Linda Seestedt-Stanford (pictured), assistant dean of the Herbert H. and Grace A. Dow College of Health Professions at Central Michigan University, has been named founding dean of the College of Health and Human Sciences at Western Carolina University.
The appointment of Seestedt-Stanford, effective July 1 and announced Wednesday, May 9, by WCU Provost Kyle Carter, comes after a nationwide search that began in December. She will become the first dean of a new College of Health and Human Sciences that is being formed as part of a major reorganization of the university’s academic organizational structure.
Assistant dean for the College of Health Professions at Central Michigan since 1998, Seestedt-Stanford served as acting dean of the college during the summer of 2002. She also was director of audiology clinical instruction and services in the department of communication disorders at CMU from 1977 until 1998.
“Linda Seestedt-Stanford is coming to Western at a pivotal time in the university’s development,” Carter said. “She will be leading a college that is preparing larger numbers of students for careers in critical health-care fields and a college that is providing valuable health services to clients across Western North Carolina. She also will play a leadership role in expanding Western’s health and human services partnerships, as well as the planning and oversight for a new building for the college.”
Western is seeking construction funding for a $46 million, 145,000-square-foot School of Health and Gerontological Sciences that would be built on Millennial Initiative property adjacent to the main campus. The facility, which received planning money from the General Assembly during a previous state funding cycle, would be the anchor for a planned neighborhood of facilities and programs focusing on retirement, aging and health.
“Western Carolina is well positioned to become a recognized leader in health care education, and I am eager and prepared to support our new College of Health and Human Sciences by building on a tradition of excellence,” Seestedt-Stanford said. “I can confidently say that the next three to five years will be some of the most exciting and challenging times for the college. The new health building can provide us with a tool to positively affect teaching and learning at this institution. It can offer us a chance to think differently and potentially impact the health of our local citizens. Having a college focused on health and human sciences should support increased interdisciplinary research and promote innovative programming.”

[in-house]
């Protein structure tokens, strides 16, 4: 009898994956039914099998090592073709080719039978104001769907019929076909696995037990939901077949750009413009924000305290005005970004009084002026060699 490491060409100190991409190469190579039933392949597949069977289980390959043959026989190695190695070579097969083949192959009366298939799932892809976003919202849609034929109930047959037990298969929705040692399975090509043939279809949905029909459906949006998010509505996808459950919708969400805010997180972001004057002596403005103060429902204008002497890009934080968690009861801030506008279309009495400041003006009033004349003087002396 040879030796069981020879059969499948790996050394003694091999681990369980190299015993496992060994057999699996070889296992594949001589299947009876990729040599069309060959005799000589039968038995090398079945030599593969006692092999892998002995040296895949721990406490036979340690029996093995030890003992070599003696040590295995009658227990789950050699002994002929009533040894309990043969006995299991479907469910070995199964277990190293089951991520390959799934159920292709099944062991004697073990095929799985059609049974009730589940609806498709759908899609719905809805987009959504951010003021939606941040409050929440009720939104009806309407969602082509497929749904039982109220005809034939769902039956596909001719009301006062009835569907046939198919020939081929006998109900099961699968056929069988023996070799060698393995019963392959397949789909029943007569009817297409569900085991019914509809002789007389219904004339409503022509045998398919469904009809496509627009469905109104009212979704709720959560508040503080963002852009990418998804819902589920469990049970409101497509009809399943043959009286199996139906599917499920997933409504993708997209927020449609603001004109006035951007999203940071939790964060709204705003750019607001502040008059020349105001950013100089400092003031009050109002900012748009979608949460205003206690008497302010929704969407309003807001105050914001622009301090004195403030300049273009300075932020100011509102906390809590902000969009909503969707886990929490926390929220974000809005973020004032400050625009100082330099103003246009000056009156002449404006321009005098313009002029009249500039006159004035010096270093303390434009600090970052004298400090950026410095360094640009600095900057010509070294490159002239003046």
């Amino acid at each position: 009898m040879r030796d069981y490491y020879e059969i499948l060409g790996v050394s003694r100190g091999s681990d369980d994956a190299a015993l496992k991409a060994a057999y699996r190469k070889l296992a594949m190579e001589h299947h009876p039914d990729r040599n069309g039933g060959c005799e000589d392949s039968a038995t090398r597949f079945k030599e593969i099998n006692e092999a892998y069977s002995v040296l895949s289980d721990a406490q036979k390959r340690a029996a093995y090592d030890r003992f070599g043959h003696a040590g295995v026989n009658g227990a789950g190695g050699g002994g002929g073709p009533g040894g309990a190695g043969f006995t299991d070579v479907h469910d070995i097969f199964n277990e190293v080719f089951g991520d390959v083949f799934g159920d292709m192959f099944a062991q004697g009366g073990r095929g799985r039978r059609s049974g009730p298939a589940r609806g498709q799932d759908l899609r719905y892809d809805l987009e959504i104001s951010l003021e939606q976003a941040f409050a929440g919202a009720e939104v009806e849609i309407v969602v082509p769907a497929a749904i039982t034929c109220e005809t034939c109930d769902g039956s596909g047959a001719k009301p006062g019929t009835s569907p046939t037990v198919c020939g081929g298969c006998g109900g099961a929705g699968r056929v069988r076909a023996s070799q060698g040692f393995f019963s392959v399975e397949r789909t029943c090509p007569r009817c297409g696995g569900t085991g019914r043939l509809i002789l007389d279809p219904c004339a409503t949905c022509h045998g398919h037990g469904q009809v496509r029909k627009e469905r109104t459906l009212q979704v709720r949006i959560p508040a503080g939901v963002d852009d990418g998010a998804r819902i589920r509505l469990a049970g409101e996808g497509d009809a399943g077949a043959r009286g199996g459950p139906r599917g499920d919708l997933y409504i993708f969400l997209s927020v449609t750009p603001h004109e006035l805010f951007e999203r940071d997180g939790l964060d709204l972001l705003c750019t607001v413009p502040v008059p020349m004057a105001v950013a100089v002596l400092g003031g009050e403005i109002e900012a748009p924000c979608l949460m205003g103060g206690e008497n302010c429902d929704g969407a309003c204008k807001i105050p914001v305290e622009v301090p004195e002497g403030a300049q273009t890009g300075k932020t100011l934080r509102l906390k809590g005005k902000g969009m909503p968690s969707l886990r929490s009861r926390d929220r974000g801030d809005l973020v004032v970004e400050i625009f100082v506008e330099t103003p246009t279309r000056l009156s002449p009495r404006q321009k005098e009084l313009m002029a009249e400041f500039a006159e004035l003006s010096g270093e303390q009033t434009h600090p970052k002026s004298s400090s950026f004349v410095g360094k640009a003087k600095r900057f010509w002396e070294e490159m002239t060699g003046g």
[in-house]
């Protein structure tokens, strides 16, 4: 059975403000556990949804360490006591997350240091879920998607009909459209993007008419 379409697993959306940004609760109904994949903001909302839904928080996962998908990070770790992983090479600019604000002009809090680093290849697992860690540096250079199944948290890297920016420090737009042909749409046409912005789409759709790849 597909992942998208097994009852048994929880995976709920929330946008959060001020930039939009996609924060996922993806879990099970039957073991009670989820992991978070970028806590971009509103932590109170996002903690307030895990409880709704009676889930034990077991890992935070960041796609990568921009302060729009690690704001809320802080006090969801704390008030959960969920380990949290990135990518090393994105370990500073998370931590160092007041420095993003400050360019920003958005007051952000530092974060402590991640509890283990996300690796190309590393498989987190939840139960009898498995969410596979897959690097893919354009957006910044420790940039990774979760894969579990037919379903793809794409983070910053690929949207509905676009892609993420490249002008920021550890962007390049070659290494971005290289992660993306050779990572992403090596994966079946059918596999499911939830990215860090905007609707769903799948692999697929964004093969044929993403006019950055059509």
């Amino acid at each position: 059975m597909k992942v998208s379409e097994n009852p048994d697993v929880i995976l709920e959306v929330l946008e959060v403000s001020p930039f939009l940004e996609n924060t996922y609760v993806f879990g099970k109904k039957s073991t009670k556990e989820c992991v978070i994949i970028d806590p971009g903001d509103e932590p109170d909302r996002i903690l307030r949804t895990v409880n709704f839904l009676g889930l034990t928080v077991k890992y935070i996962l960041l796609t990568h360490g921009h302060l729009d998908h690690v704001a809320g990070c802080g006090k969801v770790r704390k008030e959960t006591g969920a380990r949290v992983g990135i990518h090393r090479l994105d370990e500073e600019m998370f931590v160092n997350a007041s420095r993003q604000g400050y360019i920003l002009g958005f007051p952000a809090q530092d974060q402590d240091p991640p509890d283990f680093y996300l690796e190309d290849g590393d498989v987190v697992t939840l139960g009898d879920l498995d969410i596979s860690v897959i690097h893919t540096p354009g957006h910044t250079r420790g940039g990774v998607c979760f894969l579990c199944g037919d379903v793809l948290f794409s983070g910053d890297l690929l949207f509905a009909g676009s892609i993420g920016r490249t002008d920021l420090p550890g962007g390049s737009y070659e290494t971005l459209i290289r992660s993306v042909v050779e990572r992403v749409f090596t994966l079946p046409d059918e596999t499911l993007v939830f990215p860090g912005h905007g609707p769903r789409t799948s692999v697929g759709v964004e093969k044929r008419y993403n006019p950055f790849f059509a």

While a member of the faculty at Central Michigan, Seestedt-Stanford also worked for more than 20 years in private health care practice in Mount Pleasant, Mich. She previously held an appointment as a health professional affiliate at Central Michigan Community Hospital, and developed and coordinated a program providing audiological assessment and intervention to deaf and hard-of-hearing infants and children in central and northern Michigan.
She earned her bachelor’s degree in communication disorders in 1973 and her master’s degree in audiology in 1974, both from Central Michigan, and her doctorate in higher, adult and lifelong education from Michigan State University in 2006.
The College of Health and Human Sciences at Western consists of the School of Nursing, School of Health Sciences, and departments of physical therapy, applied criminology, communication sciences and disorders, social work and recreational therapy.
The School of Nursing officers programs of study leading to the bachelor’s degree in nursing and to master’s degrees in nursing in three tracks – family nurse practitioner, nurse educator, and certified registered nurse anesthetist. The School of Health Sciences offers master’s degrees in health sciences with options in gerontology, management, education, and nutrition and dietetics.
The college also offers undergraduate degrees in athletic training, clinical laboratory sciences, emergency medical care, environmental health, health information administration, and nutrition and dietetics.